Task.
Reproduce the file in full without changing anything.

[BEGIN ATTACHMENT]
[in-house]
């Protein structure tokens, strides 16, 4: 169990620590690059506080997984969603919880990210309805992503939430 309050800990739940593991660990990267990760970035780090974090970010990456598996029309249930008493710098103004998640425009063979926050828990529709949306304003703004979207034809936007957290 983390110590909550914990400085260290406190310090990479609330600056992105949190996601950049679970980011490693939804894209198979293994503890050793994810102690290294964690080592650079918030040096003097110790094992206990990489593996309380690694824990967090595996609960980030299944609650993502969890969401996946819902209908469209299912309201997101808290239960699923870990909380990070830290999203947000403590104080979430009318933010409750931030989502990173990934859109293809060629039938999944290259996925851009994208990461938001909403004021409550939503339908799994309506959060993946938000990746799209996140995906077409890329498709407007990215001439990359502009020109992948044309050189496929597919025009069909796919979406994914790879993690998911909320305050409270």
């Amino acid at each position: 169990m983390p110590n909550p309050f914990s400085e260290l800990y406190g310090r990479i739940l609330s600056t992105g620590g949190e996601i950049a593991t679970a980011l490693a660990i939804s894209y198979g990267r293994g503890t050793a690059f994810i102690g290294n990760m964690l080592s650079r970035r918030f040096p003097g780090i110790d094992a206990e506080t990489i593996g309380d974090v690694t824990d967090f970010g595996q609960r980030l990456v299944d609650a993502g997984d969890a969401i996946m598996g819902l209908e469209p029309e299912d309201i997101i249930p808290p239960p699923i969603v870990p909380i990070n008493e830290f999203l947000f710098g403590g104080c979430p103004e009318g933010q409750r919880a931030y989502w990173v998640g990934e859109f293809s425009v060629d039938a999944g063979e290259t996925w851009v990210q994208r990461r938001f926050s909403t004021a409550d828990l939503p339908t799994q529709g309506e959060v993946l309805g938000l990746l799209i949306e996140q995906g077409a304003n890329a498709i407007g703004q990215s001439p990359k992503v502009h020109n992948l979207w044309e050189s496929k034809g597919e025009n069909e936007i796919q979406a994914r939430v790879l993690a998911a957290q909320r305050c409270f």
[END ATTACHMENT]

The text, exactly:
[in-house]
């Protein structure tokens, strides 16, 4: 169990620590690059506080997984969603919880990210309805992503939430 309050800990739940593991660990990267990760970035780090974090970010990456598996029309249930008493710098103004998640425009063979926050828990529709949306304003703004979207034809936007957290 983390110590909550914990400085260290406190310090990479609330600056992105949190996601950049679970980011490693939804894209198979293994503890050793994810102690290294964690080592650079918030040096003097110790094992206990990489593996309380690694824990967090595996609960980030299944609650993502969890969401996946819902209908469209299912309201997101808290239960699923870990909380990070830290999203947000403590104080979430009318933010409750931030989502990173990934859109293809060629039938999944290259996925851009994208990461938001909403004021409550939503339908799994309506959060993946938000990746799209996140995906077409890329498709407007990215001439990359502009020109992948044309050189496929597919025009069909796919979406994914790879993690998911909320305050409270």
């Amino acid at each position: 169990m983390p110590n909550p309050f914990s400085e260290l800990y406190g310090r990479i739940l609330s600056t992105g620590g949190e996601i950049a593991t679970a980011l490693a660990i939804s894209y198979g990267r293994g503890t050793a690059f994810i102690g290294n990760m964690l080592s650079r970035r918030f040096p003097g780090i110790d094992a206990e506080t990489i593996g309380d974090v690694t824990d967090f970010g595996q609960r980030l990456v299944d609650a993502g997984d969890a969401i996946m598996g819902l209908e469209p029309e299912d309201i997101i249930p808290p239960p699923i969603v870990p909380i990070n008493e830290f999203l947000f710098g403590g104080c979430p103004e009318g933010q409750r919880a931030y989502w990173v998640g990934e859109f293809s425009v060629d039938a999944g063979e290259t996925w851009v990210q994208r990461r938001f926050s909403t004021a409550d828990l939503p339908t799994q529709g309506e959060v993946l309805g938000l990746l799209i949306e996140q995906g077409a304003n890329a498709i407007g703004q990215s001439p990359k992503v502009h020109n992948l979207w044309e050189s496929k034809g597919e025009n069909e936007i796919q979406a994914r939430v790879l993690a998911a957290q909320r305050c409270f």